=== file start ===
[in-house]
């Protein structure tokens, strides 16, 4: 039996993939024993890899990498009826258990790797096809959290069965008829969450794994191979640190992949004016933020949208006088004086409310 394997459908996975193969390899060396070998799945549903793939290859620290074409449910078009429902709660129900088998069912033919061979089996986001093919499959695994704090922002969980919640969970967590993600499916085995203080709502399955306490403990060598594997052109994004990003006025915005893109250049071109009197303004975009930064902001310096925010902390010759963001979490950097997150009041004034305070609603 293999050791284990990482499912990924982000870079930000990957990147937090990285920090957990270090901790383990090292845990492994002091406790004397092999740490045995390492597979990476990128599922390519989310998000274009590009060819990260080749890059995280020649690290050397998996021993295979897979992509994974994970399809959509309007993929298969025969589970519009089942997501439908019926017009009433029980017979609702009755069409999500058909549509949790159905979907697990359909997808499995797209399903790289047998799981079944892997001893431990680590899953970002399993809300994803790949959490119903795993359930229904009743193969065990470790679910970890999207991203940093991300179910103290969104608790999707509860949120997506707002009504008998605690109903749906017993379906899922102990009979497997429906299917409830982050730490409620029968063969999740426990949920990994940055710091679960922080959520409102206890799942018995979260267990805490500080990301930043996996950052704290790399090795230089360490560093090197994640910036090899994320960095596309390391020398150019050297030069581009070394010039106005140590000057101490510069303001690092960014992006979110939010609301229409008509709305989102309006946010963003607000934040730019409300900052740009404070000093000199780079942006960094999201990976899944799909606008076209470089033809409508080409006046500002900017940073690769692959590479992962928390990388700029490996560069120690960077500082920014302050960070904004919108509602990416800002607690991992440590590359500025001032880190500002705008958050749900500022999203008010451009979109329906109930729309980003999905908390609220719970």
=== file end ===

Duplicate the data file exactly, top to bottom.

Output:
[in-house]
């Protein structure tokens, strides 16, 4: 039996993939024993890899990498009826258990790797096809959290069965008829969450794994191979640190992949004016933020949208006088004086409310 394997459908996975193969390899060396070998799945549903793939290859620290074409449910078009429902709660129900088998069912033919061979089996986001093919499959695994704090922002969980919640969970967590993600499916085995203080709502399955306490403990060598594997052109994004990003006025915005893109250049071109009197303004975009930064902001310096925010902390010759963001979490950097997150009041004034305070609603 293999050791284990990482499912990924982000870079930000990957990147937090990285920090957990270090901790383990090292845990492994002091406790004397092999740490045995390492597979990476990128599922390519989310998000274009590009060819990260080749890059995280020649690290050397998996021993295979897979992509994974994970399809959509309007993929298969025969589970519009089942997501439908019926017009009433029980017979609702009755069409999500058909549509949790159905979907697990359909997808499995797209399903790289047998799981079944892997001893431990680590899953970002399993809300994803790949959490119903795993359930229904009743193969065990470790679910970890999207991203940093991300179910103290969104608790999707509860949120997506707002009504008998605690109903749906017993379906899922102990009979497997429906299917409830982050730490409620029968063969999740426990949920990994940055710091679960922080959520409102206890799942018995979260267990805490500080990301930043996996950052704290790399090795230089360490560093090197994640910036090899994320960095596309390391020398150019050297030069581009070394010039106005140590000057101490510069303001690092960014992006979110939010609301229409008509709305989102309006946010963003607000934040730019409300900052740009404070000093000199780079942006960094999201990976899944799909606008076209470089033809409508080409006046500002900017940073690769692959590479992962928390990388700029490996560069120690960077500082920014302050960070904004919108509602990416800002607690991992440590590359500025001032880190500002705008958050749900500022999203008010451009979109329906109930729309980003999905908390609220719970």